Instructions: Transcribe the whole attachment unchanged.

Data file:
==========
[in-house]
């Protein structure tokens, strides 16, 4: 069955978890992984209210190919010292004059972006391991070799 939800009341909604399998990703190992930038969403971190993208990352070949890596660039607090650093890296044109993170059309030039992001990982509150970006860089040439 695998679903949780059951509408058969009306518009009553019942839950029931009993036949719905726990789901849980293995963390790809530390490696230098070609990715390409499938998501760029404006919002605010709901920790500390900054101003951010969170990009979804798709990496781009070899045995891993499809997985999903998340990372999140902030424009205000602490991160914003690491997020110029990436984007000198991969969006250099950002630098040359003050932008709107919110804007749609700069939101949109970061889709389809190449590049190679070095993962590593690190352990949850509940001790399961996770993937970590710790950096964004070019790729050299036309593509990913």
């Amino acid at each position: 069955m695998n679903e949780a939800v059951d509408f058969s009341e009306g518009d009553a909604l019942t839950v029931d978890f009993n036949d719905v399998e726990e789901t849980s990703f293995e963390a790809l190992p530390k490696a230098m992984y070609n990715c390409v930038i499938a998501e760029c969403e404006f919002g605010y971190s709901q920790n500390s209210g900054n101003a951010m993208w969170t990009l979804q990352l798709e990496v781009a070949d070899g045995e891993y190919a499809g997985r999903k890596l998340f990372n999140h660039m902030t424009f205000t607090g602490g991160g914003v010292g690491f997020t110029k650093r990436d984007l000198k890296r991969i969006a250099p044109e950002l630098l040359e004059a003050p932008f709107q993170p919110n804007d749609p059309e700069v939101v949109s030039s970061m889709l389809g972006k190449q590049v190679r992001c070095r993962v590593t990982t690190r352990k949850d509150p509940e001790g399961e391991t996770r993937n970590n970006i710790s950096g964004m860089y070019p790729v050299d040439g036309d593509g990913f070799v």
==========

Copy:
[in-house]
């Protein structure tokens, strides 16, 4: 069955978890992984209210190919010292004059972006391991070799 939800009341909604399998990703190992930038969403971190993208990352070949890596660039607090650093890296044109993170059309030039992001990982509150970006860089040439 695998679903949780059951509408058969009306518009009553019942839950029931009993036949719905726990789901849980293995963390790809530390490696230098070609990715390409499938998501760029404006919002605010709901920790500390900054101003951010969170990009979804798709990496781009070899045995891993499809997985999903998340990372999140902030424009205000602490991160914003690491997020110029990436984007000198991969969006250099950002630098040359003050932008709107919110804007749609700069939101949109970061889709389809190449590049190679070095993962590593690190352990949850509940001790399961996770993937970590710790950096964004070019790729050299036309593509990913």
């Amino acid at each position: 069955m695998n679903e949780a939800v059951d509408f058969s009341e009306g518009d009553a909604l019942t839950v029931d978890f009993n036949d719905v399998e726990e789901t849980s990703f293995e963390a790809l190992p530390k490696a230098m992984y070609n990715c390409v930038i499938a998501e760029c969403e404006f919002g605010y971190s709901q920790n500390s209210g900054n101003a951010m993208w969170t990009l979804q990352l798709e990496v781009a070949d070899g045995e891993y190919a499809g997985r999903k890596l998340f990372n999140h660039m902030t424009f205000t607090g602490g991160g914003v010292g690491f997020t110029k650093r990436d984007l000198k890296r991969i969006a250099p044109e950002l630098l040359e004059a003050p932008f709107q993170p919110n804007d749609p059309e700069v939101v949109s030039s970061m889709l389809g972006k190449q590049v190679r992001c070095r993962v590593t990982t690190r352990k949850d509150p509940e001790g399961e391991t996770r993937n970590n970006i710790s950096g964004m860089y070019p790729v050299d040439g036309d593509g990913f070799v």